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Children are brilliant at picking up nonverbal cues, which means that when a serious illness strikes within your family circle, they’re likely to sense – from the change in your mood and whispered conversations – that something is not right.

A conversation with parenting expert and bestselling author Dr. Wendy Mogel

This year, whether you're doing a small home seder with your family or roommates, attending a virtual seder hosted by a congregation, or organizing your own virtual seder, consider adding in one of these inserts, which look at the Four Children through the lens of modern-day social justice issues. 

Passover is a holiday already filled with questions: Why is this night different from all other nights? Why do we dip, eat bitter herbs and recline? Why does matzah taste like that? When do we eat?

This is the message that should permeate our seders: connecting, conversing, and asking all kinds of questions. Here are a few ways to try this out at your own seder:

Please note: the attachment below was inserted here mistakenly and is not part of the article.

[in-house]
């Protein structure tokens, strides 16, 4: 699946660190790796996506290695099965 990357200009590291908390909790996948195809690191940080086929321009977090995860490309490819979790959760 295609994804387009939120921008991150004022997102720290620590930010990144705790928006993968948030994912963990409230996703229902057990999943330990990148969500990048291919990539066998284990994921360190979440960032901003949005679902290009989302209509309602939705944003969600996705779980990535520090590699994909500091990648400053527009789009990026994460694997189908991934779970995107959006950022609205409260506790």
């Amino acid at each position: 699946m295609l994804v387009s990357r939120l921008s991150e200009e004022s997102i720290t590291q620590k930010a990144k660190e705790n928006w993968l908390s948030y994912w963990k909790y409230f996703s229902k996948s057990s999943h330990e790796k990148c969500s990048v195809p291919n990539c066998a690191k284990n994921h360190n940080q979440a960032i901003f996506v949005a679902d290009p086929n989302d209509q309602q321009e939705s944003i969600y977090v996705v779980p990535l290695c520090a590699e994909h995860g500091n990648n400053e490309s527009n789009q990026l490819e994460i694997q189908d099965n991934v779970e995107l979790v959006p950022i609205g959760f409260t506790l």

I know that if I don’t have a few tricks up my sleeve, my boys will be glued to a screen 24/7. If you’re in the same position, here are a few tips for keeping kids busy.

In the midst of the chaos of planning a bat mitzvah, carving out time to sit together as a family and learn a new ritual together can be a powerful and memorable experience for all involved.

Let's find ways to give lasting Passover memories to the next generation – minus the bathtub fish – by involving them with the preparation for the holiday and its cooking.

At URJ 6 Points Sci-Tech Academy, a Reform Jewish summer camp with locations in Byfield, MA, and Thousand Oaks, CA, every summer morning starts with a “Boker Big Bang” – a brief prayer followed by a (contained) explosion. Here are a few of the camp’s favorite experiments.

Dreidel is the traditional game played to celebrate Hanukkah. How do you play dreidel? Read or print out this handy guide.

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